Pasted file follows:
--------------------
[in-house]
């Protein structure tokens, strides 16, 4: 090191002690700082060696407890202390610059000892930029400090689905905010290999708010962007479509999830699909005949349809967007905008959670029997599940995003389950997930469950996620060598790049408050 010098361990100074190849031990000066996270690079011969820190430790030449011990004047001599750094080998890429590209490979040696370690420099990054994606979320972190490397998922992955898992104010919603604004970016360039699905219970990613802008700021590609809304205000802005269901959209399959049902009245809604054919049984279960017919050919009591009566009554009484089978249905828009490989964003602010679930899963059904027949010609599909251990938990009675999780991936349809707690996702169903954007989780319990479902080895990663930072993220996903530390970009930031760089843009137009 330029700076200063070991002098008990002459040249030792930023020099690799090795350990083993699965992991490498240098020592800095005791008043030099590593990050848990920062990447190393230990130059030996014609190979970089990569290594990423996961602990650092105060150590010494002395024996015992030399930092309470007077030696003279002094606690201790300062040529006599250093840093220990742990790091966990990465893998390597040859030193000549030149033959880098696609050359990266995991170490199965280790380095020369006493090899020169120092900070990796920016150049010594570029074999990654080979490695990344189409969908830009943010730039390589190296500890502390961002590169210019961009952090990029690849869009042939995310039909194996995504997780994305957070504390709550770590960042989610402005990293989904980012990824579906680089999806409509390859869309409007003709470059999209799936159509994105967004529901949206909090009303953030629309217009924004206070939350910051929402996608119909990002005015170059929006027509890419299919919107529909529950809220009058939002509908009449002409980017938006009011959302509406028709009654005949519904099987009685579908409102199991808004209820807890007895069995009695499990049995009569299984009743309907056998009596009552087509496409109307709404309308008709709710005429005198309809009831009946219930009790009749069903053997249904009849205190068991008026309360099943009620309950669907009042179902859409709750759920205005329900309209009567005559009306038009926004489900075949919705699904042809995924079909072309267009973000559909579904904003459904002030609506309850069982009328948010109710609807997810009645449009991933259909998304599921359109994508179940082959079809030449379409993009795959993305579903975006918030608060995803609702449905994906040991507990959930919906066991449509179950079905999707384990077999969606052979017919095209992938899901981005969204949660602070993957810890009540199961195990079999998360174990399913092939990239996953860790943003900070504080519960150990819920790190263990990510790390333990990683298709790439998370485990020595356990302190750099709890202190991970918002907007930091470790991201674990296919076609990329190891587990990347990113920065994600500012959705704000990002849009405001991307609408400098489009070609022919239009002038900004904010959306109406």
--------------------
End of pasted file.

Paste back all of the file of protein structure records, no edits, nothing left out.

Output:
[in-house]
């Protein structure tokens, strides 16, 4: 090191002690700082060696407890202390610059000892930029400090689905905010290999708010962007479509999830699909005949349809967007905008959670029997599940995003389950997930469950996620060598790049408050 010098361990100074190849031990000066996270690079011969820190430790030449011990004047001599750094080998890429590209490979040696370690420099990054994606979320972190490397998922992955898992104010919603604004970016360039699905219970990613802008700021590609809304205000802005269901959209399959049902009245809604054919049984279960017919050919009591009566009554009484089978249905828009490989964003602010679930899963059904027949010609599909251990938990009675999780991936349809707690996702169903954007989780319990479902080895990663930072993220996903530390970009930031760089843009137009 330029700076200063070991002098008990002459040249030792930023020099690799090795350990083993699965992991490498240098020592800095005791008043030099590593990050848990920062990447190393230990130059030996014609190979970089990569290594990423996961602990650092105060150590010494002395024996015992030399930092309470007077030696003279002094606690201790300062040529006599250093840093220990742990790091966990990465893998390597040859030193000549030149033959880098696609050359990266995991170490199965280790380095020369006493090899020169120092900070990796920016150049010594570029074999990654080979490695990344189409969908830009943010730039390589190296500890502390961002590169210019961009952090990029690849869009042939995310039909194996995504997780994305957070504390709550770590960042989610402005990293989904980012990824579906680089999806409509390859869309409007003709470059999209799936159509994105967004529901949206909090009303953030629309217009924004206070939350910051929402996608119909990002005015170059929006027509890419299919919107529909529950809220009058939002509908009449002409980017938006009011959302509406028709009654005949519904099987009685579908409102199991808004209820807890007895069995009695499990049995009569299984009743309907056998009596009552087509496409109307709404309308008709709710005429005198309809009831009946219930009790009749069903053997249904009849205190068991008026309360099943009620309950669907009042179902859409709750759920205005329900309209009567005559009306038009926004489900075949919705699904042809995924079909072309267009973000559909579904904003459904002030609506309850069982009328948010109710609807997810009645449009991933259909998304599921359109994508179940082959079809030449379409993009795959993305579903975006918030608060995803609702449905994906040991507990959930919906066991449509179950079905999707384990077999969606052979017919095209992938899901981005969204949660602070993957810890009540199961195990079999998360174990399913092939990239996953860790943003900070504080519960150990819920790190263990990510790390333990990683298709790439998370485990020595356990302190750099709890202190991970918002907007930091470790991201674990296919076609990329190891587990990347990113920065994600500012959705704000990002849009405001991307609408400098489009070609022919239009002038900004904010959306109406």